The sign on the right is offering goya juice. Note the blender behind it, which is empty of residue from creating goya juice. I don't know why anyone would think it would be profitable to sell it, but I guess there must be some sort of market out there for it.
"Goya" is the Japanese word for a bitter melon/gourd. It looks like a diseased cucumber in the incarnation it is commonly sold in in Japan. It's often used in dishes that are a specialty of the Okinawa region in Japan. It's also an acquired taste that I never acquired. In fact, many Japanese people never acquire it despite their higher tolerance than Americans for bitter food. Goya is supposed to be good for your health and especially helpful in summer for coping with the hot weather, but it was never a welcome sight for me in whatever dishes it was offered in.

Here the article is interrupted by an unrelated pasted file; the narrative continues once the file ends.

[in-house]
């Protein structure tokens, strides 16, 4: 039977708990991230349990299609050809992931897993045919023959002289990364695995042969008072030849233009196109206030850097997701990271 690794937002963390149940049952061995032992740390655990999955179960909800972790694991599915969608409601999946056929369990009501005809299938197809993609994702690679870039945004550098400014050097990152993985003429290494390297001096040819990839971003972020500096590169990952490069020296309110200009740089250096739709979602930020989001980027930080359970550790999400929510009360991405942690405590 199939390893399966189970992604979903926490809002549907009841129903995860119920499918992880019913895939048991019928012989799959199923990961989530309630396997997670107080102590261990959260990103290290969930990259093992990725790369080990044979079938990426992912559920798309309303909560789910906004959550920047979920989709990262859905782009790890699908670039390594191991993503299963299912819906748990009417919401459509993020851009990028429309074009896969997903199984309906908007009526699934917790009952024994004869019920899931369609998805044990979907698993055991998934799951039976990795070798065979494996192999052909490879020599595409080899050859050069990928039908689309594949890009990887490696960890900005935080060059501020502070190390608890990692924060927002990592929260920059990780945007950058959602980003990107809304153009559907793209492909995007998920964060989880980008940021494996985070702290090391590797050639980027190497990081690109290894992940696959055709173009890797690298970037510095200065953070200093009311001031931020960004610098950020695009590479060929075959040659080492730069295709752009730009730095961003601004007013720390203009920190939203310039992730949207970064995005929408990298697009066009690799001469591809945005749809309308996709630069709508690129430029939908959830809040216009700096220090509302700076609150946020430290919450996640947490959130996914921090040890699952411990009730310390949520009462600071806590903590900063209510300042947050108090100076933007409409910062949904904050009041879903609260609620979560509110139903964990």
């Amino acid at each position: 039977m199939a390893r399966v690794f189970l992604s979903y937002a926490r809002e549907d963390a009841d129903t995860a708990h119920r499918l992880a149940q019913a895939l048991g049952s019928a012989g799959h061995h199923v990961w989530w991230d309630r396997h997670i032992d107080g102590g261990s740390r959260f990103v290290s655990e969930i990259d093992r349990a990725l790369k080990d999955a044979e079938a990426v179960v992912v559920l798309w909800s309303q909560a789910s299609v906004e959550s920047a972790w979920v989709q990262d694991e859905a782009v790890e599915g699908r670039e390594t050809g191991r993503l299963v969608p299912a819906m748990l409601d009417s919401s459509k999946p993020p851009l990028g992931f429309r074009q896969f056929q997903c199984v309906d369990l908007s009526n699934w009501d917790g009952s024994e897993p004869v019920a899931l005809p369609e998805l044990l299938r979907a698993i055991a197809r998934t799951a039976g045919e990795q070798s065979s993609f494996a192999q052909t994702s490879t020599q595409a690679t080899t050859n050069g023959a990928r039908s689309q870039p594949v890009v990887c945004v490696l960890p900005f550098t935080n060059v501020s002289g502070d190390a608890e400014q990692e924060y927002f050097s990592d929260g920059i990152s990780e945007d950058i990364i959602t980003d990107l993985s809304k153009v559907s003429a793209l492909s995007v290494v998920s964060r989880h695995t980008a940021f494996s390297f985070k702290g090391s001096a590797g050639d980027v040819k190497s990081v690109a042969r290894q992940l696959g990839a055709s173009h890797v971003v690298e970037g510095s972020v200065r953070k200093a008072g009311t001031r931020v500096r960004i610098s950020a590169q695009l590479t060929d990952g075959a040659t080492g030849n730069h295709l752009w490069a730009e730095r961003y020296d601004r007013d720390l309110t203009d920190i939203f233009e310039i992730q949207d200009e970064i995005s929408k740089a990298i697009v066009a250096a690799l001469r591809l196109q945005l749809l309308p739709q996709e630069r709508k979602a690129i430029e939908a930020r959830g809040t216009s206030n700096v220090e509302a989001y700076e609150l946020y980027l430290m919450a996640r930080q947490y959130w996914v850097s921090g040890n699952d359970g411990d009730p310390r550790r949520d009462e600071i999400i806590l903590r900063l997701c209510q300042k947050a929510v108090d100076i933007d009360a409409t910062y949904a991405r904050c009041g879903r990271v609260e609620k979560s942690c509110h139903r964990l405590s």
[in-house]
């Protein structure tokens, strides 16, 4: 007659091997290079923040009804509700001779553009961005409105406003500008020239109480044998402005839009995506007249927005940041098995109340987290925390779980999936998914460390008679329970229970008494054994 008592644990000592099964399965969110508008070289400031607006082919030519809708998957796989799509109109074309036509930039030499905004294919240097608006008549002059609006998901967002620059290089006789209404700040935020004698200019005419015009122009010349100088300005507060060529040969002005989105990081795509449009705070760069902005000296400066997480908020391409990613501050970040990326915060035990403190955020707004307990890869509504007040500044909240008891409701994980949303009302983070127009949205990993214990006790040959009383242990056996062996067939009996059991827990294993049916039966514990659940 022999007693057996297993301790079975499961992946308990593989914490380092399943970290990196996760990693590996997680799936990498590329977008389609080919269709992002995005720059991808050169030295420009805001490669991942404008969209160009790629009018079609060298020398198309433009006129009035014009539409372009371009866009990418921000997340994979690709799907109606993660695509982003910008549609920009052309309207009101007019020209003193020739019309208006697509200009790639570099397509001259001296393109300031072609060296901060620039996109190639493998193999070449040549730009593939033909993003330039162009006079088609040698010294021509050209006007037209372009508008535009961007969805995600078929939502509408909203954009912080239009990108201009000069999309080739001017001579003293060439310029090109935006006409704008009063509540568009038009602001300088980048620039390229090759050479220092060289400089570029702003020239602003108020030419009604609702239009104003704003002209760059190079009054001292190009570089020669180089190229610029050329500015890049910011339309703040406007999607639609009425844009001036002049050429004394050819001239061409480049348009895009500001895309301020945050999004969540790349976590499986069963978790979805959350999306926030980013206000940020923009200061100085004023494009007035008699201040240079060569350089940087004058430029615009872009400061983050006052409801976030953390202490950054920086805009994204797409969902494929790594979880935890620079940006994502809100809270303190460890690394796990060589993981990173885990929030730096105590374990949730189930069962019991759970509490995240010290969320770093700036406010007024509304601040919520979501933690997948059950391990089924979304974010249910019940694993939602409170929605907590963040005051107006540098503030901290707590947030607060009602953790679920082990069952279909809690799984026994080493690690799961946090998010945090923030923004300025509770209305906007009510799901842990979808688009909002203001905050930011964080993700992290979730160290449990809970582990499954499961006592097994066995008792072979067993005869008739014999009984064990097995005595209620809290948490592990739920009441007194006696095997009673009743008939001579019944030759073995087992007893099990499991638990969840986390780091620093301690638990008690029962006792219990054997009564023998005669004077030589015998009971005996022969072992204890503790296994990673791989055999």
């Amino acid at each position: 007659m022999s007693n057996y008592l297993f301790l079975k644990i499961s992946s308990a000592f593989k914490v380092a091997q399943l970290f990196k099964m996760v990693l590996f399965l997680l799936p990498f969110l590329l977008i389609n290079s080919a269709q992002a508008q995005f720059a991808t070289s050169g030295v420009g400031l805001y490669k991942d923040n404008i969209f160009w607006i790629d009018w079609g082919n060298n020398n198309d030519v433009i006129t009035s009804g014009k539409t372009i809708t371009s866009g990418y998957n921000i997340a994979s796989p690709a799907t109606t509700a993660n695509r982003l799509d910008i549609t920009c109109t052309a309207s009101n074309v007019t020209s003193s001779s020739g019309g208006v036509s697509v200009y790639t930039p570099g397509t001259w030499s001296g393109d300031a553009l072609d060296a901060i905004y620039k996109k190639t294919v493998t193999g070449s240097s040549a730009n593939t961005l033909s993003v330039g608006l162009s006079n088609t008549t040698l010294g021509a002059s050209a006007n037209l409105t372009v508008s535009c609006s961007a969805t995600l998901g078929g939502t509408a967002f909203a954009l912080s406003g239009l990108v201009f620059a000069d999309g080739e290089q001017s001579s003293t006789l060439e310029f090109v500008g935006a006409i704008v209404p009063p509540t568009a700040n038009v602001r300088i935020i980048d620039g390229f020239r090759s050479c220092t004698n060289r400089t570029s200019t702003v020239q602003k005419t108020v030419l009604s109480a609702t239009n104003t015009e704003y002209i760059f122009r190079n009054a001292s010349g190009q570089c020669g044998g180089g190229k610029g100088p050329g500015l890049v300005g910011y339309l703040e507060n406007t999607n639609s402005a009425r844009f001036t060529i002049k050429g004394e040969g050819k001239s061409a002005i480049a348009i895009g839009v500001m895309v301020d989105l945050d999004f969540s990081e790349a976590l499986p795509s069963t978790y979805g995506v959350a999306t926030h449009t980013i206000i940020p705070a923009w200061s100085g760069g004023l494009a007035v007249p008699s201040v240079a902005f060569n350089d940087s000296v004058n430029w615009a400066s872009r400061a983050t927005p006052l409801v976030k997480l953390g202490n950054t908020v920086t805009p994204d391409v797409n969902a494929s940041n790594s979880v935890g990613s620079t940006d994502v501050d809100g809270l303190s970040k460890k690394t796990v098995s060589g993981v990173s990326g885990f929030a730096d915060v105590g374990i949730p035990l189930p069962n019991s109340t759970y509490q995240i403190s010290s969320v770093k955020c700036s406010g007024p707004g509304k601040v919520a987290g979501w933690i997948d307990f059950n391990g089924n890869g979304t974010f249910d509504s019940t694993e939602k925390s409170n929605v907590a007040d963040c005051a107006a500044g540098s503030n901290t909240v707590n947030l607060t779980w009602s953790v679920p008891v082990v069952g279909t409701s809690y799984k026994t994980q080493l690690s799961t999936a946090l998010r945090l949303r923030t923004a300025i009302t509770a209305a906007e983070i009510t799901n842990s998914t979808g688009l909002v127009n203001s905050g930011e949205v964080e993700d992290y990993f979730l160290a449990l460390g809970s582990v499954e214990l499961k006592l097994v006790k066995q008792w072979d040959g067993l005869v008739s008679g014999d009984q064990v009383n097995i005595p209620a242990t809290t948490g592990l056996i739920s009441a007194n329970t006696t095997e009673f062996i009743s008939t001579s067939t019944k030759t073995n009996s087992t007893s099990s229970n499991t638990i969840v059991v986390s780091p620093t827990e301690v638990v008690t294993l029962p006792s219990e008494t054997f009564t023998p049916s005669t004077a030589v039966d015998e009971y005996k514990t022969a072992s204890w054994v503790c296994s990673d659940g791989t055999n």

People sometimes credit the consumption of goya with the long-lived nature of Okinawans, but, if I have to eat goya to live to be a hundred, I'd rather die a few decades earlier.